U.S. Senator Tim Kaine, a member of the Armed Services and Budget Committees, today questioned Veterans Affairs Secretary Eric Shinseki on backlogged requests to the VA, including serious delays in mental health care treatment Virginia veterans have experienced due to a loophole Kaine recently learned of in a website application form.
"I am kind of stunned as I hear that we did not have a credible system for dealing electronically with vets claims until you started to do that work in 2009, 2010 when we were already seven years into a war. No wonder we're having such challenges," said Kaine.
"I had a recent experience with a veteran in the Hampton Roads area who had emailed the local VA seeking mental health assistance and was given an appointment 8 or 9 months into the future," said Kaine. "When we checked it out, what we found is that if he had called by phone there was an effective triage to determine if he needed mental health treatment right away, but if you emailed, which frankly is a little easier to do for some people who are trying to overcome a stigma, there was no triage done on emails coming in seeking help."
At the hearing, Kaine stressed that once a veteran has asked for help, especially mental health services, a backlog of months is unacceptable and poses risks to those veterans.
"Once somebody gets over that burden of saying I need help, if you don't take advantage of their request for help when they ask -- 6 months later bad things could have happened or they may be in a mindset where they are self-medicating and feel like they don't need help," Kaine said.
Earlier this month, Kaine wrote to the Hampton Veterans Medical Center on behalf of a Virginian who requested mental health treatment from the VA via website form and was forced to wait ten months for treatment. Veterans are normally screened for post-traumatic stress disorder and other mental health issues to determine whether their case merits expedited attention. However, veterans are not prompted for these screenings when applying via website form. As a result, some of the veterans with backlogged claims are those with pressing mental health injuries that would normally receive expedited treatment.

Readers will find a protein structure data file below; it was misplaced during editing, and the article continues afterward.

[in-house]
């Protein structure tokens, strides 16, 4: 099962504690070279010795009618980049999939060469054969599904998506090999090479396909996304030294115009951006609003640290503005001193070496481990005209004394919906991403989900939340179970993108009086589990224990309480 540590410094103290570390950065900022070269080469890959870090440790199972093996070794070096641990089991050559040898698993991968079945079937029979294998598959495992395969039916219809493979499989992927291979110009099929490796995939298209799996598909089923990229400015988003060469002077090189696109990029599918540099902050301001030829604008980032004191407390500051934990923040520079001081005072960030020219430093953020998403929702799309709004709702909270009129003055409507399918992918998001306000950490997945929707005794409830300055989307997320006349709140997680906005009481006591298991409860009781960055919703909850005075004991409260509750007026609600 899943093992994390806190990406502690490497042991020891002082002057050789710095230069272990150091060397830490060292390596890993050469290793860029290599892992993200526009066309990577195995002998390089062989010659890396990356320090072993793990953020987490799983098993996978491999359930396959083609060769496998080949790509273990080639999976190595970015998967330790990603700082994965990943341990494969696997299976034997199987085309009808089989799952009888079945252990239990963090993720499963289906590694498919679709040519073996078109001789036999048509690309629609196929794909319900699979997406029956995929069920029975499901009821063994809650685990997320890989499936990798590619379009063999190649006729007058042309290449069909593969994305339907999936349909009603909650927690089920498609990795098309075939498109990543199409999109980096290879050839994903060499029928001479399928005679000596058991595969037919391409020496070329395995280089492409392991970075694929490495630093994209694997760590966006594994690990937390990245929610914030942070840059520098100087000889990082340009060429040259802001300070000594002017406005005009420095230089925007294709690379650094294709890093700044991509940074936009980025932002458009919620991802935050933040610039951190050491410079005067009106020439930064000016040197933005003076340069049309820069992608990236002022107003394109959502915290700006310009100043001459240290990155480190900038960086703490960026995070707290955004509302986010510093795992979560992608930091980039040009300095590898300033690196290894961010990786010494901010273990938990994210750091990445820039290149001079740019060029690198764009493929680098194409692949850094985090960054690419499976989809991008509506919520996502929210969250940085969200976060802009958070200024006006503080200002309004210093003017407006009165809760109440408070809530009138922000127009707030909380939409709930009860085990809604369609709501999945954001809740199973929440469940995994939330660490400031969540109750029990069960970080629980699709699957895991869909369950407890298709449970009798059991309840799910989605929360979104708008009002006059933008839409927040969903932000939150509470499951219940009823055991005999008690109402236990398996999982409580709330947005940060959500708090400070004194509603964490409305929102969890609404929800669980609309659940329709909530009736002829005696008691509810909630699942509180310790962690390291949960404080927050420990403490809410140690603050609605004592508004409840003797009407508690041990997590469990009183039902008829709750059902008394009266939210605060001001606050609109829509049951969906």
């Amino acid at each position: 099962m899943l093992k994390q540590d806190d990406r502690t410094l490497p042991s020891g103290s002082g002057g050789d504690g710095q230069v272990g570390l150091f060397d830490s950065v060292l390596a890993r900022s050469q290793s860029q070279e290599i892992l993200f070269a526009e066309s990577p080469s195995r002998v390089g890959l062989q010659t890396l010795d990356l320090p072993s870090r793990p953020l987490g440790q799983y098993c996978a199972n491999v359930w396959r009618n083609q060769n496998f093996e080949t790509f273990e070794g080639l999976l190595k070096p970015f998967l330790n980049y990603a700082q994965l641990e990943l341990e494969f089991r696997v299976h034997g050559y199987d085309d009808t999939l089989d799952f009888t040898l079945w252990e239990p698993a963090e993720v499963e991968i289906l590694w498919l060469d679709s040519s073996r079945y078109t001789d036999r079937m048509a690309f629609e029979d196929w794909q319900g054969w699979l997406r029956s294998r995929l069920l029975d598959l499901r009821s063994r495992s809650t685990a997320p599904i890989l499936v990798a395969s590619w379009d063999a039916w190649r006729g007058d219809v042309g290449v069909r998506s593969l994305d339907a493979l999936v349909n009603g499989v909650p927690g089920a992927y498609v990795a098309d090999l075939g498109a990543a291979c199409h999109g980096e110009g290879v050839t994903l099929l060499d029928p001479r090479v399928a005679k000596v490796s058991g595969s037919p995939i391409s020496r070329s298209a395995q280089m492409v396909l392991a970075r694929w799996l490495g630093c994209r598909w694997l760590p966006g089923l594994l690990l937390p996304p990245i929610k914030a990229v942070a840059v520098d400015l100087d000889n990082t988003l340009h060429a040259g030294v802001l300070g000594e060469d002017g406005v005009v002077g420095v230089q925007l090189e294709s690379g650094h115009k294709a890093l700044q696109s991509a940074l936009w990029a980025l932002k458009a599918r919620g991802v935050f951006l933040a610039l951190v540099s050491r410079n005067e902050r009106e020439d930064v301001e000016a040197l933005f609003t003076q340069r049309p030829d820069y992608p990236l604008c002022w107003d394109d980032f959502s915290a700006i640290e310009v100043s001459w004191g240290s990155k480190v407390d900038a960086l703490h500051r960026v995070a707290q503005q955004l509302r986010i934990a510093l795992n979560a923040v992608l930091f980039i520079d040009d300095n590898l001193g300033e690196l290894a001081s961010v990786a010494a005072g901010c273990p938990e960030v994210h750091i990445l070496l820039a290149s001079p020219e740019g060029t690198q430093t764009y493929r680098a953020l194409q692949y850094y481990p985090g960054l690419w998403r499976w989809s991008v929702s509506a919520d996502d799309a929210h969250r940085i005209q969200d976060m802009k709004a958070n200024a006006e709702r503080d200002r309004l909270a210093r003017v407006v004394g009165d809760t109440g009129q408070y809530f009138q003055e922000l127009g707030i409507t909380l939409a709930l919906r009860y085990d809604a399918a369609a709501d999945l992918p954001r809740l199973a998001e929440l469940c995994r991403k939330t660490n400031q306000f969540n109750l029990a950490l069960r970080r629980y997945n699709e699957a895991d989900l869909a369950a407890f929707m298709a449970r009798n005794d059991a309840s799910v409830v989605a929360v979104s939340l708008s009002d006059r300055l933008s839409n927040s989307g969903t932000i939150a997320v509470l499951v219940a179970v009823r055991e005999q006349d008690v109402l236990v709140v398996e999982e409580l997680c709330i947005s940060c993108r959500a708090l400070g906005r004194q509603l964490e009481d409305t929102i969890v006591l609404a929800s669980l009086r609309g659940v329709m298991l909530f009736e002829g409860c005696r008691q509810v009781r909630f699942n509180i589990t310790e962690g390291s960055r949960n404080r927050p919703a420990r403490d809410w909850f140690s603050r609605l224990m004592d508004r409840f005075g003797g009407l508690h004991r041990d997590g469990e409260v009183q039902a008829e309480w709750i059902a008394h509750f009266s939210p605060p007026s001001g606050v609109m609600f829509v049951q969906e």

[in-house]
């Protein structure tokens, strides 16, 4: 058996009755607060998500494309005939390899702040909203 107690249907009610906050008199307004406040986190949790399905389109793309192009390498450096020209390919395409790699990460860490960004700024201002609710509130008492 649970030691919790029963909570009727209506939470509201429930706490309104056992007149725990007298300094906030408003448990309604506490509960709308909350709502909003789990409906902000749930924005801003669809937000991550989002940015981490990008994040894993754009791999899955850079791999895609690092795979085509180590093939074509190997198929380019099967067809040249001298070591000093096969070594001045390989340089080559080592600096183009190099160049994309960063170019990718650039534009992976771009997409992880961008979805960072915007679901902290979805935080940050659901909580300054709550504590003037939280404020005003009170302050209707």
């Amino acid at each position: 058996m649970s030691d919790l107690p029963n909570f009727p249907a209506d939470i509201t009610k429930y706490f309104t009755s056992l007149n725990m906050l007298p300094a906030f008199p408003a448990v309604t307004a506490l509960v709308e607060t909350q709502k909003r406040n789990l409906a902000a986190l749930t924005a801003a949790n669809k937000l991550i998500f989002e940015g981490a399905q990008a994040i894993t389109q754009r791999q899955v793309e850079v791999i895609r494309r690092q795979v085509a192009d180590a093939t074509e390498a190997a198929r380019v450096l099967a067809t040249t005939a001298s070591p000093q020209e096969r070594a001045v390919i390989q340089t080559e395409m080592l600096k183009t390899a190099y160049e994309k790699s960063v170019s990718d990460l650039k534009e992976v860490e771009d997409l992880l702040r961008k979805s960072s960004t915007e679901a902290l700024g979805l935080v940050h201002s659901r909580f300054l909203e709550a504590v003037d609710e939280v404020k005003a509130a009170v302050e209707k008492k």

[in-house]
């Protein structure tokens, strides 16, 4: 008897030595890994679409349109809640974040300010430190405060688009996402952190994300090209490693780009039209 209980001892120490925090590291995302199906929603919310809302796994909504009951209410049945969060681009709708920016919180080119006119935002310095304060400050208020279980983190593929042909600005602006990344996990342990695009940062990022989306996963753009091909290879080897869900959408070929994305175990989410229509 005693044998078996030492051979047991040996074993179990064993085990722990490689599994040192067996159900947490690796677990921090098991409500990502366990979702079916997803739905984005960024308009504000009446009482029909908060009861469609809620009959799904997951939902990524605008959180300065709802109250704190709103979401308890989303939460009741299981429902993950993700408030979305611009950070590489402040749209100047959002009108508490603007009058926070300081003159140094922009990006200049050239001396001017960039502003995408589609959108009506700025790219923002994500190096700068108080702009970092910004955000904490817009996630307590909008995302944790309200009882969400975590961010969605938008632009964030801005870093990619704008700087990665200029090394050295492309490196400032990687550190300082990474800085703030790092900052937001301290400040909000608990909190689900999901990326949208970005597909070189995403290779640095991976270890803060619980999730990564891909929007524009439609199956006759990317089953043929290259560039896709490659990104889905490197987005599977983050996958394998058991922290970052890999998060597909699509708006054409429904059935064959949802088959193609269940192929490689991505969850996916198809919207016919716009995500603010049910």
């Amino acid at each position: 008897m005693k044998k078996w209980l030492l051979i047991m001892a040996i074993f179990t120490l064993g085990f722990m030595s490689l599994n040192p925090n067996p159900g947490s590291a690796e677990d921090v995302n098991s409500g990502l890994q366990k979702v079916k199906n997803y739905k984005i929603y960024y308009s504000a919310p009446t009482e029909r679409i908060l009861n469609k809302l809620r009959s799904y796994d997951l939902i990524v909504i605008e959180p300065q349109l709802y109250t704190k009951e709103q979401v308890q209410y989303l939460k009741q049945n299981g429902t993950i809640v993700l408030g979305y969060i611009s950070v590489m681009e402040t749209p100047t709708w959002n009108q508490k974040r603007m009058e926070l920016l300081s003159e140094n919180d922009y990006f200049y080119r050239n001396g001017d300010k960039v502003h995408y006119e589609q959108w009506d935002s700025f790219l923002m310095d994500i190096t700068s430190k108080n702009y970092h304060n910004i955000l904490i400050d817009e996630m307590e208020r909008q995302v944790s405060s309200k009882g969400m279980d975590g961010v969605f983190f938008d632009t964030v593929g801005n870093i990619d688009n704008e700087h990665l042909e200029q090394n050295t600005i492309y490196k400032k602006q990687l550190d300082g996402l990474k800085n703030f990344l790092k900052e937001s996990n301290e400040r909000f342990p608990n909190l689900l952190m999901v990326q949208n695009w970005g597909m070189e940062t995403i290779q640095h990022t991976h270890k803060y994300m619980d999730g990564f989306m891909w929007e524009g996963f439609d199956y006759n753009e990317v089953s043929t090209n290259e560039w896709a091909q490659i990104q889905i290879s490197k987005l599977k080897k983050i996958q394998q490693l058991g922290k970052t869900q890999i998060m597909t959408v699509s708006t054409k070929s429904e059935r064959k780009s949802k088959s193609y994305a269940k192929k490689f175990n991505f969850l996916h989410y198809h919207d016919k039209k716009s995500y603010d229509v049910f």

Following the hearing, Kaine detailed his concerns about this case and others like it to Shinseki.
"[W]e can all agree when a veteran takes a step to ask for help, to self-identify that she or he has an issue, it is of the utmost importance to be seen as soon as possible, and 10 months is unacceptable," Kaine wrote in a follow-up letter. "I hope I can work with the VA to determine why there may be a difference in the screening process for PTSD and for expedited mental health help, depending on the manner in which an appointment is requested. I also hope you will work with me to make any necessary changes to ensure this situation doesn't happen again."
In April, Kaine met with groups of veterans at a roundtable hosted by Blue Star Families and at American Legion Halls in Lynchburg and Richmond. In addition, Kaine has visited the McGuire VA Medical Center in Richmond and the Salem VA Medical Center this year to discuss improvements to services offered to veterans and best practices that can be used across the country. These facilities are charged with serving more than 800,000 veterans in the Commonwealth.
The full text of Kaine's letter to Secretary Shinseki is below and the letter is attached:
April 23, 2013
The Honorable Eric Shinseki
Secretary of Veterans Affairs
810 Vermont Avenue
Washington, DC 20420
Dear Secretary Shinseki:
Thank you for testifying before the Senate Budget Committee today.
I wanted to follow up on an issue I raised with you at today's hearing. While traveling in Virginia earlier this month, I had the opportunity to meet with members of Blue Star Families. I encountered a recent combat veteran who waited nearly ten months to receive mental health counseling. This veteran had struggled with Post Traumatic Stress Disorder (PTSD), and finally reached the point he was ready to ask for mental health counseling.
My understanding is that when a veteran calls a VA medical center for an appointment, there is a thorough screening process in place to determine if a veteran fought in Afghanistan or Iraq. Specific questions help screen for PTSD, and help determine those veterans who need more immediate help. When that determination is made, the process is expedited.
The veteran I met sought an appointment through a website. It appears that the same rigorous screening process didn't seem to be in place for those who seek help from a VA website, as opposed to calling for an appointment. Again, the veteran I met indicated he submitted an appointment request online, and waited 10 months for an appointment.
As you noted during the hearing, we can all agree when a veteran takes a step to ask for help, to self-identify that she or he has an issue, it is of the utmost importance to be seen as soon as possible, and 10 months is unacceptable. I hope I can work with the VA to determine why there may be a difference in the screening process for PTSD and for expedited mental health help, depending on the manner in which an appointment is requested. I also hope you will work with me to make any necessary changes to ensure this situation doesn't happen again.
Thank you for your attention to this matter.